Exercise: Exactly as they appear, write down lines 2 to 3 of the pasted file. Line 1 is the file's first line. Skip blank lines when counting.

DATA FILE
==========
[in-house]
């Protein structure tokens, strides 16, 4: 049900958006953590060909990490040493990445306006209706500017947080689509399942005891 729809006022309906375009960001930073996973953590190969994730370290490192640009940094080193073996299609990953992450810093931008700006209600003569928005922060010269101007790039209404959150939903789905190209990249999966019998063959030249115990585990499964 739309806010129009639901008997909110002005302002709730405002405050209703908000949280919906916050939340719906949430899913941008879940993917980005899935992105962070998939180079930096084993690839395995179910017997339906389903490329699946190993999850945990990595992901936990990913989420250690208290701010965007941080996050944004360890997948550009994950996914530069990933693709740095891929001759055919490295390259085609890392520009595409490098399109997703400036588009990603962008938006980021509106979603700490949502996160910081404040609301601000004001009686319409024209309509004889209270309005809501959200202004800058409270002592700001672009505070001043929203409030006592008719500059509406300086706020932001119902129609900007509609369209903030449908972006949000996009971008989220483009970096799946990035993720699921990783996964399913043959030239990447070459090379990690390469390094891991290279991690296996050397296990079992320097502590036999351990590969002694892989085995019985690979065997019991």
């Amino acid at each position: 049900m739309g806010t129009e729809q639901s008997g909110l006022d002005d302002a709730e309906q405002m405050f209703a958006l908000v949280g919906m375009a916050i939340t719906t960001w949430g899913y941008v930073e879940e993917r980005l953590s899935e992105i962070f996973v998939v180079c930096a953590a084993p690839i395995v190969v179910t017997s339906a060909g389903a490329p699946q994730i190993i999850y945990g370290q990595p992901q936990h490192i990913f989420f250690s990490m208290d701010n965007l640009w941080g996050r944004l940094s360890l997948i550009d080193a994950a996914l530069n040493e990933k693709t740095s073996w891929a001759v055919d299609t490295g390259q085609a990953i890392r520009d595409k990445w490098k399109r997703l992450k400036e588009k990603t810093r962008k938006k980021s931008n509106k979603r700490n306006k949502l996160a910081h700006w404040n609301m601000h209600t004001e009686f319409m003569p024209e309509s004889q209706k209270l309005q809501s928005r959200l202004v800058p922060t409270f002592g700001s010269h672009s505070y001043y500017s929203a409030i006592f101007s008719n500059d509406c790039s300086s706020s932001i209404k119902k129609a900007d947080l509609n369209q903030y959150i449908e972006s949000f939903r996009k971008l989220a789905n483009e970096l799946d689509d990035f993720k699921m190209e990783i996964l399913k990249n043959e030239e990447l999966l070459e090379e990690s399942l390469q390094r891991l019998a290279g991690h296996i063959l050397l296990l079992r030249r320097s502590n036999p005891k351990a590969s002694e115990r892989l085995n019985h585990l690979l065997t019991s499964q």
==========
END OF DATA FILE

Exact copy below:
């Protein structure tokens, strides 16, 4: 049900958006953590060909990490040493990445306006209706500017947080689509399942005891 729809006022309906375009960001930073996973953590190969994730370290490192640009940094080193073996299609990953992450810093931008700006209600003569928005922060010269101007790039209404959150939903789905190209990249999966019998063959030249115990585990499964 739309806010129009639901008997909110002005302002709730405002405050209703908000949280919906916050939340719906949430899913941008879940993917980005899935992105962070998939180079930096084993690839395995179910017997339906389903490329699946190993999850945990990595992901936990990913989420250690208290701010965007941080996050944004360890997948550009994950996914530069990933693709740095891929001759055919490295390259085609890392520009595409490098399109997703400036588009990603962008938006980021509106979603700490949502996160910081404040609301601000004001009686319409024209309509004889209270309005809501959200202004800058409270002592700001672009505070001043929203409030006592008719500059509406300086706020932001119902129609900007509609369209903030449908972006949000996009971008989220483009970096799946990035993720699921990783996964399913043959030239990447070459090379990690390469390094891991290279991690296996050397296990079992320097502590036999351990590969002694892989085995019985690979065997019991």
């Amino acid at each position: 049900m739309g806010t129009e729809q639901s008997g909110l006022d002005d302002a709730e309906q405002m405050f209703a958006l908000v949280g919906m375009a916050i939340t719906t960001w949430g899913y941008v930073e879940e993917r980005l953590s899935e992105i962070f996973v998939v180079c930096a953590a084993p690839i395995v190969v179910t017997s339906a060909g389903a490329p699946q994730i190993i999850y945990g370290q990595p992901q936990h490192i990913f989420f250690s990490m208290d701010n965007l640009w941080g996050r944004l940094s360890l997948i550009d080193a994950a996914l530069n040493e990933k693709t740095s073996w891929a001759v055919d299609t490295g390259q085609a990953i890392r520009d595409k990445w490098k399109r997703l992450k400036e588009k990603t810093r962008k938006k980021s931008n509106k979603r700490n306006k949502l996160a910081h700006w404040n609301m601000h209600t004001e009686f319409m003569p024209e309509s004889q209706k209270l309005q809501s928005r959200l202004v800058p922060t409270f002592g700001s010269h672009s505070y001043y500017s929203a409030i006592f101007s008719n500059d509406c790039s300086s706020s932001i209404k119902k129609a900007d947080l509609n369209q903030y959150i449908e972006s949000f939903r996009k971008l989220a789905n483009e970096l799946d689509d990035f993720k699921m190209e990783i996964l399913k990249n043959e030239e990447l999966l070459e090379e990690s399942l390469q390094r891991l019998a290279g991690h296996i063959l050397l296990l079992r030249r320097s502590n036999p005891k351990a590969s002694e115990r892989l085995n019985h585990l690979l065997t019991s499964q």